Opening Voluntary: Wachet auf, ruft uns die Stimme – J. S. Bach (1685-1750)

 At Communion: Wake, Awake – Albert H.  Beck (1894-1962)

 Closing Voluntary: Wachet auf, ruft uns die Stimme – A. W. Leupold (1868-1940)

Today’s incidental organ music is all based on the great German hymn, Wachet auf, ruft uns die Stimme, which we sing in English translation as our entrance hymn today (“Sleepers wake! A voice astounds us,” # 62, The Hymnal 1982). This classic hymn, sometimes known as “King of Chorales,” was both written and composed by 16th century Lutheran pastor, Philipp Nicolai (1556-1608). The hymn was written during the time of a deadly epidemic that raged in his town of Unna, Westphalia from July of 1597 to January of 1598.  Claiming some 1300 victims in total, the pestilence resulted in as many as 30 burials per day, most of which Nicolai could observe from his home that overlooked the churchyard. In such dark times, it was not surprising that Nicolai’s thoughts turned to death and the contemplation of the “last things.”  Nicolai reported that he was, at this time, most concerned with “the contemplation of the noble, sublime, doctrine of Eternal Life, obtained through the Blood of Christ. This I allowed to dwell in my heart day and night, and searched the Scriptures for what they revealed on this matter.” It is hardly surprising that the full German original is, thus, filled with scriptural illusions (from Isaiah, Ezekiel, The Revelation to John, 1st Corinthians and the Gospel of Matthew). It is most obviously related to the parable of the wise virgins from the Gospel of Matthew as evidenced by Nicolai’s subtitle “Of the Voice at Midnight, and the Wise Virgins who meet their Heavenly Bridegroom.” The text and tune were first published in an appendix to his meditations in the year 1599.  It first appeared in English in the Lyra Davidica of 1708, a hymnal published in London of translations from German and Latin.  It was made popular to English listeners as part of Felix Mendelssohn’s (1809-1847) “St. Paul” oratorio which premiered in English translation in Liverpool in the year 1836.  Although most often sung to the translation by the famous Catherine Winkworth (1827-1878), the editors of The Hymnal 1982, commissioned a new translation by Carl Daw that they felt conveyed more of the vigor of the German original.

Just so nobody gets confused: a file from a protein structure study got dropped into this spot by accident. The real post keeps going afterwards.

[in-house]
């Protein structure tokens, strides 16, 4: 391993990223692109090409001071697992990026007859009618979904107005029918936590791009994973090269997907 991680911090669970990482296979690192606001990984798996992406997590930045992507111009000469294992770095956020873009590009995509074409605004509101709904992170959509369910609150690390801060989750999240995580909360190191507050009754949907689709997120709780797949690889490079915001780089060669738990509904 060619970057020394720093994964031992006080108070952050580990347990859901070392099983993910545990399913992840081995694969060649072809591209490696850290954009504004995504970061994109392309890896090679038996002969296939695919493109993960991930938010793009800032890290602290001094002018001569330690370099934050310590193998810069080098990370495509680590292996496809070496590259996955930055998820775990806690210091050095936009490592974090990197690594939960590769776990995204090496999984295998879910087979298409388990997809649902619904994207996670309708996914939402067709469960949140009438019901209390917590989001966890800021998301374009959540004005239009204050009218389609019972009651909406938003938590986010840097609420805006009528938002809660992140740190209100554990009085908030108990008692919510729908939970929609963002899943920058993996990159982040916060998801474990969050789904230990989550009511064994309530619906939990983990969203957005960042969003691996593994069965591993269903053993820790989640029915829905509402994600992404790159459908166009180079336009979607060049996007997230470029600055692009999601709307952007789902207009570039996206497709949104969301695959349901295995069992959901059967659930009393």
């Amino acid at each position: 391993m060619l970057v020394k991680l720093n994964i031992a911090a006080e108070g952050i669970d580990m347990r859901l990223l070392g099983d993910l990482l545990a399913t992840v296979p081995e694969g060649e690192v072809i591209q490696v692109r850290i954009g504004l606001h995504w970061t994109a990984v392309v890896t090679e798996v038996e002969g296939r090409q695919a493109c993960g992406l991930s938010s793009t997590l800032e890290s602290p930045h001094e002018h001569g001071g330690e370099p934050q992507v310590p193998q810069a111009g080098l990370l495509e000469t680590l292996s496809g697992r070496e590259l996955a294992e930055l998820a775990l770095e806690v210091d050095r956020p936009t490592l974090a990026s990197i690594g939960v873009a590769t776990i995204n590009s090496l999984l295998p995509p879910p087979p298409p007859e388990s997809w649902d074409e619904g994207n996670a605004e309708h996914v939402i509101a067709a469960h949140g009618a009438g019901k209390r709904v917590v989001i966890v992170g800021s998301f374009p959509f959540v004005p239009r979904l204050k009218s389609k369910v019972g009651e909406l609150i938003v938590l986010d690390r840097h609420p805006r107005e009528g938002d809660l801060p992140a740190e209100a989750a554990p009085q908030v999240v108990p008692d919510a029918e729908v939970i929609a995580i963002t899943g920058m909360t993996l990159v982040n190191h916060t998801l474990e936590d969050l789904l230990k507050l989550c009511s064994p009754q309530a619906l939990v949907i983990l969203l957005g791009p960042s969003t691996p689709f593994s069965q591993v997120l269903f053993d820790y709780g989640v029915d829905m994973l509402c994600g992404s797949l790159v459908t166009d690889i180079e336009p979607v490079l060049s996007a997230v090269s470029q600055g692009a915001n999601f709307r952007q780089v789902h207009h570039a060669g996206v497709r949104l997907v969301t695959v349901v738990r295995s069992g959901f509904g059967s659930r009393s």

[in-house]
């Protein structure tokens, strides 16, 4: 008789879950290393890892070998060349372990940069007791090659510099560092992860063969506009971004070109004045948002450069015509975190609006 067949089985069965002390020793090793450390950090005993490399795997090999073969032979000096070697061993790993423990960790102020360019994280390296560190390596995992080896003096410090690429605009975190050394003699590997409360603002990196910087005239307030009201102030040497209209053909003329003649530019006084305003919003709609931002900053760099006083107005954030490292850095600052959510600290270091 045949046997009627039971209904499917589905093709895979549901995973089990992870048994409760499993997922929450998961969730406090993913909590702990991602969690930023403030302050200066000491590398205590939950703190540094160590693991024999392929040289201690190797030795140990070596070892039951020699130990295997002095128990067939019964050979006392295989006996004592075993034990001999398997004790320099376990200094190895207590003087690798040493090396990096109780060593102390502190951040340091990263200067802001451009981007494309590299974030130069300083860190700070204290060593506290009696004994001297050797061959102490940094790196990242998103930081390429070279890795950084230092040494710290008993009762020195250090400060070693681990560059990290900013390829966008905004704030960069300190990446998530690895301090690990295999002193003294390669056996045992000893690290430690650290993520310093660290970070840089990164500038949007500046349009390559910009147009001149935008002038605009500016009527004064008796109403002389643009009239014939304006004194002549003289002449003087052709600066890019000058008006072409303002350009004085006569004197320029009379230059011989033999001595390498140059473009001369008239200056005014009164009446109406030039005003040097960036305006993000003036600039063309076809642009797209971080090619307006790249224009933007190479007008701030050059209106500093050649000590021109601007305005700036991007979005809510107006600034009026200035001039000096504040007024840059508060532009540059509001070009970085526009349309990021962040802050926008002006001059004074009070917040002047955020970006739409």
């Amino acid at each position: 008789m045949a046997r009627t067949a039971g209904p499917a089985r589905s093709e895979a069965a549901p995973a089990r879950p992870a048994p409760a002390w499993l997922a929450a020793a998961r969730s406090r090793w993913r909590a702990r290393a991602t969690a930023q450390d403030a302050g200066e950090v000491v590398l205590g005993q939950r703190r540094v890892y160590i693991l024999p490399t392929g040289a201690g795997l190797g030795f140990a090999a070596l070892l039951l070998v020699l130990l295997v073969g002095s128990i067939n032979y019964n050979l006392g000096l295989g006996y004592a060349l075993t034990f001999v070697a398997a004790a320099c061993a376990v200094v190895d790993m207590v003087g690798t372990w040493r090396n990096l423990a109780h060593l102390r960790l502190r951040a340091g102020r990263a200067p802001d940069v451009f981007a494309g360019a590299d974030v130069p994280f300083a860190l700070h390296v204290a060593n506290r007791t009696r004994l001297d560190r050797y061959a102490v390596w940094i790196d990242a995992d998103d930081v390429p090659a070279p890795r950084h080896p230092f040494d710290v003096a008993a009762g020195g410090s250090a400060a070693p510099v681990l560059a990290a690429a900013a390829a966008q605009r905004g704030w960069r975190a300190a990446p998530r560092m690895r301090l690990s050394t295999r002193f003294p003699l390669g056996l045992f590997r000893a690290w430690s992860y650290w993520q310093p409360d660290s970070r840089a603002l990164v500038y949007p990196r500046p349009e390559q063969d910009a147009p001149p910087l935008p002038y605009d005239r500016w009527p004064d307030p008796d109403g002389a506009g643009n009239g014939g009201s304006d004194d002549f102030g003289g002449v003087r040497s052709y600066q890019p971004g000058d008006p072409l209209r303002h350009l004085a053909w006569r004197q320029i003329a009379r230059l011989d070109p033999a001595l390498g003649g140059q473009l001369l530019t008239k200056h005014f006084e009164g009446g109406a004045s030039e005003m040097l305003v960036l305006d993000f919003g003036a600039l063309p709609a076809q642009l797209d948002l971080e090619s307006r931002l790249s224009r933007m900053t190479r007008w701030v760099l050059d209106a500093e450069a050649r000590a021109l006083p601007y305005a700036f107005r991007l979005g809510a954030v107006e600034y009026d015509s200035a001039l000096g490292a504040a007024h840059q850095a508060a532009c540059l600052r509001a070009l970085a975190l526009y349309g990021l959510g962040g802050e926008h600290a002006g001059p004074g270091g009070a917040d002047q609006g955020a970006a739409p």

The Opening Voluntary is the famous “Schübler” chorale version (BWV 645), Bach’s own transcription of his setting from his Cantata 140, composed originally for the 27th Sunday after Trinity. The name “Schübler” is that of the engraver and publisher of the original 1748 collection. The short version at the communion was published in 1945 and is the original work of 20th century Lutheran musician, Albert H. Beck (1894-1962), a professor at Concordia College in River Forest, IL from 1923 until his retirement.  The closing voluntary is by German organist and composer Anton Wilhelm Leupold, organist at St. Peter’s, Berlin for 40 years until his death in 1940.

 


%d bloggers like this: